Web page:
Airports: Reopening with a renewed focus on cleaning and sanitizing
The world has seen numerous changes since the global spread of the coronavirus. Businesses have been forced to adapt, employing stricter rules and regulations. The aviation industry, which has been one of the hardest hit, has seen some of the most drastic changes. Passengers must now arrive — alone and wearing masks — with sufficient time to be screened via temperature checks, being mindful to stay 6 feet apart with guidance from the newly-placed floor markers. While travel has slowed to a crawl, the economy will recover and people will resume their world adventures once again. But first, they need to feel safe.
Cleaning and sanitizing have been brought out of the shadows and are now front and center in many industries including aviation; it was never perceived to be a glamorous job, but people have come to realize it is, in fact, hazardous. With an increased focus on the safety of passengers, crew and employees, the need to provide thorough, frequent cleaning is a top priority for airports and airlines. The ability to provide adequate sanitization poses multiple challenges — one of the largest being the time-consuming nature of in-depth cleaning.
When a passenger enters CVG Airport in Hebron, Kentucky, they're greeted by Neo, the autonomous floor scrubbing robot. While CVG purchased a Neo unit just prior to the pandemic, its value increased significantly when the virus hit. Having doubled passenger traffic over the last several years, CVG was seeing thousands of people enter its doors.
Since the COVID-19 outbreak, traffic has decreased significantly but cleaning needs have not. CVG, along with airports such as Israel’s Ben Gurion Airport and Hong Kong Airport, are using Neo to increase their cleaning team’s efficiency and effectiveness. While the human team members are able to focus on 3-D areas that require human dexterity to disinfect (such as handrails and doorknobs), their robotic counterpart, Neo, takes care of the largest surface area — the floors.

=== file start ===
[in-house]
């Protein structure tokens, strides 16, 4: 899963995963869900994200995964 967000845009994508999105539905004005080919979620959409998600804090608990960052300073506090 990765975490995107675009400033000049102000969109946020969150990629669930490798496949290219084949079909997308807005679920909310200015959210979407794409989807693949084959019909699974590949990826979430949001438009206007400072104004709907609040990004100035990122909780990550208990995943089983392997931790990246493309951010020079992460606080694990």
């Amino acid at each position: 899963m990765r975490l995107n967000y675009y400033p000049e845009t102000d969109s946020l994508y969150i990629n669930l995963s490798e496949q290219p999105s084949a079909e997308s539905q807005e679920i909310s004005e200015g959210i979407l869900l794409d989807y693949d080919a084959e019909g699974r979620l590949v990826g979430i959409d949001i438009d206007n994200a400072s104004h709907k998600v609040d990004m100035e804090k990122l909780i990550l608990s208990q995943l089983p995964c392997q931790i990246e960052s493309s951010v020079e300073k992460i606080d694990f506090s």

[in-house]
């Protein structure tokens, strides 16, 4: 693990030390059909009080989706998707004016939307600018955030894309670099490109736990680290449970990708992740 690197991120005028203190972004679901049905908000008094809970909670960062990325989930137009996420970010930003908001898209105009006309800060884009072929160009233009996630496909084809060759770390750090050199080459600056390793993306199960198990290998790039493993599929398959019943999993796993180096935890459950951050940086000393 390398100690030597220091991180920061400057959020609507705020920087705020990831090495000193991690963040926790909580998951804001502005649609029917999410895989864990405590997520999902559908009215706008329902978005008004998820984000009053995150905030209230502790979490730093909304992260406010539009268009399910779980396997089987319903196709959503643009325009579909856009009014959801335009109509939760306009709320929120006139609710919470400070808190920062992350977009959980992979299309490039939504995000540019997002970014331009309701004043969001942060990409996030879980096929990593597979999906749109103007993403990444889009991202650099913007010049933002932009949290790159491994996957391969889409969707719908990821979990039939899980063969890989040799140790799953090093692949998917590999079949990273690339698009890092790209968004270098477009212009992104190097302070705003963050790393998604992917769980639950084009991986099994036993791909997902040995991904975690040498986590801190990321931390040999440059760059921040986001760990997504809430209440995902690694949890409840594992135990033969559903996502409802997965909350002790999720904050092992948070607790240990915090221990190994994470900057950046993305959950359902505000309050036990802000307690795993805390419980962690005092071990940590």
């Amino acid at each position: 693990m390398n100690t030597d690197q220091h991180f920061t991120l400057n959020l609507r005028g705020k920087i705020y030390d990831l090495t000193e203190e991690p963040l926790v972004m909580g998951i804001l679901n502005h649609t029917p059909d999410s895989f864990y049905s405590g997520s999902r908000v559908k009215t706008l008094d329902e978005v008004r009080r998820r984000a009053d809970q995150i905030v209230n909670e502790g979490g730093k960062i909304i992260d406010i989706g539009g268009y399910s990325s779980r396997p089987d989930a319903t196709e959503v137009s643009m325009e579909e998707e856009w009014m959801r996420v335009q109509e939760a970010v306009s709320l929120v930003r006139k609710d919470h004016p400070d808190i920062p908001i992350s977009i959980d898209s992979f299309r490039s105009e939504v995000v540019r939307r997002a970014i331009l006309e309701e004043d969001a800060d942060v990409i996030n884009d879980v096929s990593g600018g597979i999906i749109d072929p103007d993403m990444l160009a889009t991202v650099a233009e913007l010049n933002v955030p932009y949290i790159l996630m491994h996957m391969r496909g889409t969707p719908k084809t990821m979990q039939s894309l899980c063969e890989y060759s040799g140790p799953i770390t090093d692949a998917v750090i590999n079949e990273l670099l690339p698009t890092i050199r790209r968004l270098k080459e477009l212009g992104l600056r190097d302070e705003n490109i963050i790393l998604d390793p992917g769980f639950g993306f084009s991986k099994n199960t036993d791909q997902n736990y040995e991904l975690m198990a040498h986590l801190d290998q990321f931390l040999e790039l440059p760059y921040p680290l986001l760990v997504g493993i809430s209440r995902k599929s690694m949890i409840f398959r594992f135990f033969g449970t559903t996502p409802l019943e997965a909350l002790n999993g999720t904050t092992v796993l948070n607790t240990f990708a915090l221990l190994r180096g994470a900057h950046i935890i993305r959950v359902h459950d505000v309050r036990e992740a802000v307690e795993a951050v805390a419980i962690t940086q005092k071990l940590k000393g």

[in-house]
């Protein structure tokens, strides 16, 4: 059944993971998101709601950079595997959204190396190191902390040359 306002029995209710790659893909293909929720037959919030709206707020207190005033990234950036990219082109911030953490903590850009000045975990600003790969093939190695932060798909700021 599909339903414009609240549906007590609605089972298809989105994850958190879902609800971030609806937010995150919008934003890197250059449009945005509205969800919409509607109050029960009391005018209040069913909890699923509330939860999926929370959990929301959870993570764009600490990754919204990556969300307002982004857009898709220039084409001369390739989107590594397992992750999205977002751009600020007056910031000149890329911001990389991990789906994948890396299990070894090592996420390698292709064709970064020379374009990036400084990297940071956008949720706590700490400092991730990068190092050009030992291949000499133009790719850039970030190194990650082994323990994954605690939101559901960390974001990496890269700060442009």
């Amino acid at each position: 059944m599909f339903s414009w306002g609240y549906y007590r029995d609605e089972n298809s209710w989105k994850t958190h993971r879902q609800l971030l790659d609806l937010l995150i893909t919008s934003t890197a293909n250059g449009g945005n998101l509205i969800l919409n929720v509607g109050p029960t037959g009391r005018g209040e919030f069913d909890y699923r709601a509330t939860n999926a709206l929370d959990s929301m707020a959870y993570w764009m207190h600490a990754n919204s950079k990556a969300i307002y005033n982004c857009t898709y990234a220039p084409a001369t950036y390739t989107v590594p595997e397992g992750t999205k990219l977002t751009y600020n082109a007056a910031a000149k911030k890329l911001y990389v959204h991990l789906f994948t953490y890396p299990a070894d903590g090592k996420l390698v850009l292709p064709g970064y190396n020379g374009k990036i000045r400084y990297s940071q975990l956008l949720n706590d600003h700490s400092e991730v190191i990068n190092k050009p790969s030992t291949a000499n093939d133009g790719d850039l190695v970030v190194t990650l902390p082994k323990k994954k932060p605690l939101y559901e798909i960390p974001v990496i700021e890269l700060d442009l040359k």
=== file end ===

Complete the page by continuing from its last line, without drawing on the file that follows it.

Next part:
Airports around the world, including 5 of the top 10 at the prestigious 2020 World Airport Awards by Skytrax, regularly clean and sanitize their facilities with Neo. Additionally, Neo is busy sanitizing at the world’s cleanest airport, Haneda in Tokyo.
With studies showing the coronavirus lives on surfaces for a duration of anywhere from hours to days and can be spread via shoes, sanitizing floors is as important as any other area of an airport. The amount of time it takes to manually perform this duty was already cumbersome. With the increased frequency due to COVID-19, it has become unmanageable. It’ll be imperative that airports change how they clean and the frequency of cleaning to regain the trust of passengers.
Please contact us to learn how you can implement Neo, the autonomous floor scrubber, at your airport, joining many of the leading airports around the globe in helping to offset the increased need for cleaning and sanitization as you work to regain passenger trust.
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